New reports from Bank of America and Marijuana Business Factbook suggest the main growth engine for cannabis in the United States will be recreational usage, and illegal sales still dominate the market.
According to Bank of America analyst Christopher Carey, the cannabis industry could one day offer peak annual sales potential of $166 billion globally, and disrupt industries that currently total $2.6 trillion in yearly sales. Considering that only two countries worldwide have OK’d recreational weed, and just over 40 have legalized medical marijuana, the ceiling for the pot industry is still a ways off.
The United States would account for 34% of the $166 billion in peak annual sales, based on his firm’s modeling. The U.S. recreational market will be the marijuana industry’s workhorse. And medical patients in certain states will longer go through traditional channels (i.e., seeing a physician and being prescribed cannabis) to get their hands on marijuana. This discourages medical marijuana sales and promotes recreational revenue.
Here’s the adult-use annual sales forecast from the Factbook:
2018: $5.3 billion to $6.2 billion
2019: $7 billion to $8.5 billion
2020: $10.2 billion to $12.2 billion
2021: $13 billion to $15.7 billion
2022: $15.7 billion to $19.1 billion
2023: $18.1 billion to $22 billion
These projections suggest that recreational marijuana revenue will more than triple in the U.S. over the next five years, providing the bulk of the sales growth for cannabis companies. Specifically, sales in California should continue to expand, with Arizona expected to legalize adult-use pot in 2020. Meanwhile, adult-use sales in more established legalized states, such as Colorado, Washington, and Oregon, should advance but slow considerably from years past. California remains the most lucrative of all states, with some estimates on Wall Street forecasting up to $11 billion in annual sales in the Golden State by the end of the next decade.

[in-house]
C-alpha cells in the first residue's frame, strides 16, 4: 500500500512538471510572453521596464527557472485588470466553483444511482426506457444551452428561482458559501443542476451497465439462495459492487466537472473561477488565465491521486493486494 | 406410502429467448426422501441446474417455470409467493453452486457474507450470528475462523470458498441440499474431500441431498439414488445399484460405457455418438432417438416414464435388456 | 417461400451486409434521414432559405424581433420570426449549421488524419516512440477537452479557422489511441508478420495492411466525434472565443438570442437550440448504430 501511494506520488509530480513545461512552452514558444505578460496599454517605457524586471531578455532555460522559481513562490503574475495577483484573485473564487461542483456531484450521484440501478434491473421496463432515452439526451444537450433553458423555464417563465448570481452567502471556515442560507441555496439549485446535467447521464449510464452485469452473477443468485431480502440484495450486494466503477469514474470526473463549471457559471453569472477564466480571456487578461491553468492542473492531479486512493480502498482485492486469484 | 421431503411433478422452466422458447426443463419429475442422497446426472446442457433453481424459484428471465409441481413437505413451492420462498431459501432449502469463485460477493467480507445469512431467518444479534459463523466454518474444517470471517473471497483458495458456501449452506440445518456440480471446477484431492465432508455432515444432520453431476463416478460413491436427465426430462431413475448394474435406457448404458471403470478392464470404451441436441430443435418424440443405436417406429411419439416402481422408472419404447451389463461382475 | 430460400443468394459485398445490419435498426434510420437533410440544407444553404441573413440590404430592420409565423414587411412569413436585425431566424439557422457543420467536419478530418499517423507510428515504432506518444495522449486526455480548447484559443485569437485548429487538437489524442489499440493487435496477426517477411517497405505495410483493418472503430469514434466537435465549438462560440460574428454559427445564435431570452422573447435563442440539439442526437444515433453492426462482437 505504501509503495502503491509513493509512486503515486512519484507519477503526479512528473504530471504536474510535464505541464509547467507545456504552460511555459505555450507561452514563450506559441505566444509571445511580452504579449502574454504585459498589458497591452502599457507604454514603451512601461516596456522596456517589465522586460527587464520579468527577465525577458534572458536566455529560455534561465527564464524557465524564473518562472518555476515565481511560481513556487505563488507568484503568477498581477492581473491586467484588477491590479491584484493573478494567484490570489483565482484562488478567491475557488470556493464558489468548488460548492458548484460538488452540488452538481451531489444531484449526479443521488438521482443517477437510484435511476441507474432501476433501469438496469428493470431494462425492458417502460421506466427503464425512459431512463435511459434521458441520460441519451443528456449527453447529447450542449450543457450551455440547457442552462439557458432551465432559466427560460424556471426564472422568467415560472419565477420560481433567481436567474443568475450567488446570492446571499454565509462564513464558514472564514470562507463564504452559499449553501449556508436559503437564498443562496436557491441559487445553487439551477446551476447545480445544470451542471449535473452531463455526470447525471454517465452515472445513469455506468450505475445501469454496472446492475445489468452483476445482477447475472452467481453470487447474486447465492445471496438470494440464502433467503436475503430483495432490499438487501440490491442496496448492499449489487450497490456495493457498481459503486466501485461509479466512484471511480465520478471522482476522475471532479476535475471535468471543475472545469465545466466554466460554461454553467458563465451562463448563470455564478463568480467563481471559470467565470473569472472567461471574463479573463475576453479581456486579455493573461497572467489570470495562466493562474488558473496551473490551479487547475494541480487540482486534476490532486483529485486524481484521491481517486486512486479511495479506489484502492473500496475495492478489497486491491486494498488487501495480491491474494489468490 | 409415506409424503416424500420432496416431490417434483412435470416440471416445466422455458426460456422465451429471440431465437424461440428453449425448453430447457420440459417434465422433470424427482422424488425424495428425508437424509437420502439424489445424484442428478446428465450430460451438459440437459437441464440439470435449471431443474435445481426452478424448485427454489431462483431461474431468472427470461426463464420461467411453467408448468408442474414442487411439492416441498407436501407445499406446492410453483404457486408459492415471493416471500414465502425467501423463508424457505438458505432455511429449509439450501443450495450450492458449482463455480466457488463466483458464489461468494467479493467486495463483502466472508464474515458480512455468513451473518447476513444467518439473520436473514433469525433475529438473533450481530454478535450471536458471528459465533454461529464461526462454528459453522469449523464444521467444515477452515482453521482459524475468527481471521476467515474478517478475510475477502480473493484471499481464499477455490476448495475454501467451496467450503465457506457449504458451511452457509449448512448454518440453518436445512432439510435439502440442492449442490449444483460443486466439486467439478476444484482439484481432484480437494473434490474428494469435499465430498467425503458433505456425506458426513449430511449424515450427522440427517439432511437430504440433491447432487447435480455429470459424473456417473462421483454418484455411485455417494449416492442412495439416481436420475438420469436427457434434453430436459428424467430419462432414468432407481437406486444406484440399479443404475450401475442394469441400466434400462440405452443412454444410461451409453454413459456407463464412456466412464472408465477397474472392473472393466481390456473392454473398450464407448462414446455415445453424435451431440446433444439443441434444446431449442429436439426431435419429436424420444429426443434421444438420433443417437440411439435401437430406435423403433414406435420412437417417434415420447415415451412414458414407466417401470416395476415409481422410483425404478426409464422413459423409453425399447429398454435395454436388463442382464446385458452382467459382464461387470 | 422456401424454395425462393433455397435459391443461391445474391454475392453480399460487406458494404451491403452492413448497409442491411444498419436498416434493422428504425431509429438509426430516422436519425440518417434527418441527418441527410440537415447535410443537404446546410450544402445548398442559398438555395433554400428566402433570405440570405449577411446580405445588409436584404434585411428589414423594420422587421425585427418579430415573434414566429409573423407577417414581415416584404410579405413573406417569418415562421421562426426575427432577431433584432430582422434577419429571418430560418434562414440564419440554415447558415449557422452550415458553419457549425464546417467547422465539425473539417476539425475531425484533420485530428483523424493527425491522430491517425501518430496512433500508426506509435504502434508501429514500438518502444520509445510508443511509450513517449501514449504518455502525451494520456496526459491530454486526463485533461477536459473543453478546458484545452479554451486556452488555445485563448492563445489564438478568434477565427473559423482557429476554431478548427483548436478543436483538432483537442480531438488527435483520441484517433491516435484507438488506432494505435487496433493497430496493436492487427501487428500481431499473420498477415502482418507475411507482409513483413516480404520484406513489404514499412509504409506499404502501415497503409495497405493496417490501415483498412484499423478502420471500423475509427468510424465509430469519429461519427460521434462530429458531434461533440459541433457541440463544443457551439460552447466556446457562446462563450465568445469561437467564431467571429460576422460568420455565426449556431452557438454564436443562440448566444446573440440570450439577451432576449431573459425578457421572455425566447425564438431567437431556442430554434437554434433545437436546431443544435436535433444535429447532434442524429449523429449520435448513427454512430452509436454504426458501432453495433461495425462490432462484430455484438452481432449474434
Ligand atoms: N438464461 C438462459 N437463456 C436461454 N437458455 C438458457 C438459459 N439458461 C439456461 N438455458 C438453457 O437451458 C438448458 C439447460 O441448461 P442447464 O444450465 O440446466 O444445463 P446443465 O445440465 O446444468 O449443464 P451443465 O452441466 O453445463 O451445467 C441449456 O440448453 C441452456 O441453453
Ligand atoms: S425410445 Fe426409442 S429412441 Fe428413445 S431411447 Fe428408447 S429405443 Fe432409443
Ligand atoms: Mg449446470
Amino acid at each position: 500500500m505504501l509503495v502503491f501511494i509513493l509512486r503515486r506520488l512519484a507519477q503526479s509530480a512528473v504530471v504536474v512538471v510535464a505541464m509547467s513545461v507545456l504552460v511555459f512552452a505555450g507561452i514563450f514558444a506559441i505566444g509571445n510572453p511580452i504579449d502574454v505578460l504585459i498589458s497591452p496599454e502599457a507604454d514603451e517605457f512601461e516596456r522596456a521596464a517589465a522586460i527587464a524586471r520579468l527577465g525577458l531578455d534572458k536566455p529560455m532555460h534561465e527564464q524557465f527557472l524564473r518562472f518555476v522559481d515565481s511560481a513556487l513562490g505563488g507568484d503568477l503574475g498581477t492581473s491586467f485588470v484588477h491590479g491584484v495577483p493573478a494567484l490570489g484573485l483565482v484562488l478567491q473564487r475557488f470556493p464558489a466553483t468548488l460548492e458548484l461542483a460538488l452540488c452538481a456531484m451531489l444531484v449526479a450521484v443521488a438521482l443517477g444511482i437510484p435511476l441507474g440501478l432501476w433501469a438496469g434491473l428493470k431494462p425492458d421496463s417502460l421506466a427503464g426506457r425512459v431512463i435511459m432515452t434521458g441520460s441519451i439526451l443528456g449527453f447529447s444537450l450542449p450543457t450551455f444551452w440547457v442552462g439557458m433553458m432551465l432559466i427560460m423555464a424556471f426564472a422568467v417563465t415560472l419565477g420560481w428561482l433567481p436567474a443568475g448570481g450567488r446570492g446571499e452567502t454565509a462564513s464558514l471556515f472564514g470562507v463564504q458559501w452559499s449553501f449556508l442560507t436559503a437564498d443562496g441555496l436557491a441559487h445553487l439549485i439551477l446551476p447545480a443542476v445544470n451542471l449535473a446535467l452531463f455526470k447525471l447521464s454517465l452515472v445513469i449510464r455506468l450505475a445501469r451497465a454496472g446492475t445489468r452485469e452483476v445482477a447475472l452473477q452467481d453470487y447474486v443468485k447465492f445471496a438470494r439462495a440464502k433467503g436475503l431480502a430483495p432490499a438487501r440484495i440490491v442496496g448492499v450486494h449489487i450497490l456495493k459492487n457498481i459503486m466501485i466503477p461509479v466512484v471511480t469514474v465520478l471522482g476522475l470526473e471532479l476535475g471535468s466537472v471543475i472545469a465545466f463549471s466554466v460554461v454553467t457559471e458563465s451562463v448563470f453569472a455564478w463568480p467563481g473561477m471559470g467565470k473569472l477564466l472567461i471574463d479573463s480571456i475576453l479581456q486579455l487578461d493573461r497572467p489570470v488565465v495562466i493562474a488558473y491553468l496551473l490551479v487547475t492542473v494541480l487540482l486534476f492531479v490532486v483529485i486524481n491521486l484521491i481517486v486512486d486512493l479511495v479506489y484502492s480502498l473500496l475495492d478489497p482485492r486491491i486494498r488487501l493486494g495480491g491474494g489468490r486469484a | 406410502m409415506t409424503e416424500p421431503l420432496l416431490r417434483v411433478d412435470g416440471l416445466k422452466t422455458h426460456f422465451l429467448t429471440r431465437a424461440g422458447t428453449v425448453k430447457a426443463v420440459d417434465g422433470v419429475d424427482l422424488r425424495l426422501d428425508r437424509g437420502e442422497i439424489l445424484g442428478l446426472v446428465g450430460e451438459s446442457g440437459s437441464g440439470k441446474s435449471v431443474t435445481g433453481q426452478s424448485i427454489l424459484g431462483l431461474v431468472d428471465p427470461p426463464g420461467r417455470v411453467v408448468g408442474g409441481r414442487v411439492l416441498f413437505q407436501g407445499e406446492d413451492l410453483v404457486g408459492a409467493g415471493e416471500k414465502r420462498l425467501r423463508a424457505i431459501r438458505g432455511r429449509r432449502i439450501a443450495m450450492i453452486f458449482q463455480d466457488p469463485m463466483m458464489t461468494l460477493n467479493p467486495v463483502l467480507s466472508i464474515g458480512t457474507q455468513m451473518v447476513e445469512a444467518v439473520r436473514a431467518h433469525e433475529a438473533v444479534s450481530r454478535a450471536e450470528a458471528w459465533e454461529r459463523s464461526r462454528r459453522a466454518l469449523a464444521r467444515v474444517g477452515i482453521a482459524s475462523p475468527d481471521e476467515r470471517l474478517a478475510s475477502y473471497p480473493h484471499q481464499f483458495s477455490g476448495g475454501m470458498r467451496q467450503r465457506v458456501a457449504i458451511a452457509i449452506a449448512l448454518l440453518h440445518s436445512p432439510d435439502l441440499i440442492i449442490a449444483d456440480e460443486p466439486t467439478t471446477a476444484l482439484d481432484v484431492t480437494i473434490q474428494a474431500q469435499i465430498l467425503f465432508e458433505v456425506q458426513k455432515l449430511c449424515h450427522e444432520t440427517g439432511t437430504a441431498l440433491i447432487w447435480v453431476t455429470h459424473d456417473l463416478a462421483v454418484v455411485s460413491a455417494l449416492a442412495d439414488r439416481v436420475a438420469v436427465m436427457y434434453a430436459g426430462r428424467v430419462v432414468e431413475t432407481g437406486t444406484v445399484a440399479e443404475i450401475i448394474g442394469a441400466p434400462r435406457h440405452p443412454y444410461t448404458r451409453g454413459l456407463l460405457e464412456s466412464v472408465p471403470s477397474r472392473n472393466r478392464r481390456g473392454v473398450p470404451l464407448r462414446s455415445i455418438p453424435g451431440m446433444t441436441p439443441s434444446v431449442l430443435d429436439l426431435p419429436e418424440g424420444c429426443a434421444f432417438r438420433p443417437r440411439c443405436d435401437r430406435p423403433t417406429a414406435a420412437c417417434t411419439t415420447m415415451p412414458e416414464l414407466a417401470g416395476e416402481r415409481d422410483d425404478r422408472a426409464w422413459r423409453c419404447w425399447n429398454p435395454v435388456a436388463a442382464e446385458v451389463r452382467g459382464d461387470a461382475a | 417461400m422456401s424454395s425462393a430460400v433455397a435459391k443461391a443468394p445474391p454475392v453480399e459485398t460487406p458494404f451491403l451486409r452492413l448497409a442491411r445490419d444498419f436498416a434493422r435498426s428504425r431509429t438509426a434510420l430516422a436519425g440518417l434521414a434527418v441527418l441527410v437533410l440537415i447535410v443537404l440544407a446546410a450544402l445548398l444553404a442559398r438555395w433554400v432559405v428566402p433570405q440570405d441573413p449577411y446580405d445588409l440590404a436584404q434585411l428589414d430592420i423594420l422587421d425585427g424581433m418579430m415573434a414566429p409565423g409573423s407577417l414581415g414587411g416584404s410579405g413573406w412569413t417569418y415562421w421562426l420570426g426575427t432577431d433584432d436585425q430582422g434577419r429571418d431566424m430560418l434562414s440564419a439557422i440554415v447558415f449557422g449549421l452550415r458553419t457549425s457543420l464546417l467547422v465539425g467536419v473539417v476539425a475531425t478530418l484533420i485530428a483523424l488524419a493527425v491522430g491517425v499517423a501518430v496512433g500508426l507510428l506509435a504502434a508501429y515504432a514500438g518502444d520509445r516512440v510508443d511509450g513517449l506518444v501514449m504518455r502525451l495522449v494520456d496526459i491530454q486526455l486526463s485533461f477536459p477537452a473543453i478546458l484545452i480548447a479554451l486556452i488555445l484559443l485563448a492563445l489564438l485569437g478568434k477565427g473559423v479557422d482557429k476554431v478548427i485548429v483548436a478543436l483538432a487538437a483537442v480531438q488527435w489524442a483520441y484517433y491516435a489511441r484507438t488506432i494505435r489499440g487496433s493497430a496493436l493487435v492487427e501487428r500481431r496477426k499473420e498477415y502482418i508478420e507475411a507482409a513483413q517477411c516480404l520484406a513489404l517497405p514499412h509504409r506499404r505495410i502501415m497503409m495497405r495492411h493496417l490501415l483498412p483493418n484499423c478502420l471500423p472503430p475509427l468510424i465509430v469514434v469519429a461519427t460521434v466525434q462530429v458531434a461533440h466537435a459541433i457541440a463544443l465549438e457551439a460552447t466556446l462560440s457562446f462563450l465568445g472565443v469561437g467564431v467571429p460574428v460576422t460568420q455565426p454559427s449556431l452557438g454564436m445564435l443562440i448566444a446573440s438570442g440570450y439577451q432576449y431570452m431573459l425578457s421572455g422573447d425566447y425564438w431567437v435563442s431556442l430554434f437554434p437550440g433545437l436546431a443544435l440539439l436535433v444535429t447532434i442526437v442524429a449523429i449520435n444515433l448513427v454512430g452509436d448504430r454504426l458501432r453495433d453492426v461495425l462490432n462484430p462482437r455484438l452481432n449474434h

The 7th annual “Marijuana Business Factbook,” details sale projections for the legal cannabis industry in the U.S. between 2018 and 2023, including an estimation of the breakdown between medical weed sales and recreational pot. According to the report, which breaks down revenue projections into ranges rather than a specific figure, here’s how sales are expected to progress over the next five years:
2018: $8.6 billion to $10 billion
2019: $11.2 billion to $13.7 billion
2020: $15.7 billion to $19 billion
2021: $19.4 billion to $23.5 billion
2022: $22.4 billion to $27.4 billion
2023: $25 billion to $30.4 billion
Additionally, the overall economic impact of the cannabis industry on the U.S. should rocket from $39 billion to $48 billion in 2019 to more than $100 billion by 2023.
Projected medical marijuana sales by year.
2018: $3.3 billion to $3.8 billion
2019: $4.2 billion to $5.2 billion
2020: $5.5 billion to $6.8 billion
2021: $6.4 billion to $7.8 billion
2022: $6.7 billion to $8.3 billion
2023: $6.9 billion to $8.4 billion
Medical cannabis sales really begin to taper off from a growth standpoint after 2021. The report notes that since 33 states have already legalized medical pot in some capacity, the opportunity to grow sales from new legalizations is waning — especially considering that many of the remaining non-legal medical marijuana states have no intention of legalizing.
This revelation is disappointing for pot stock investors considering that medical marijuana is their main focus. patients tend to use weed products and buy more often than adult-use consumers. Medical patients are also typically more willing to purchase higher-margin derivatives (oils, topicals, vapes, infused beverages, concentrates, edibles, and so on) than adult-use consumers.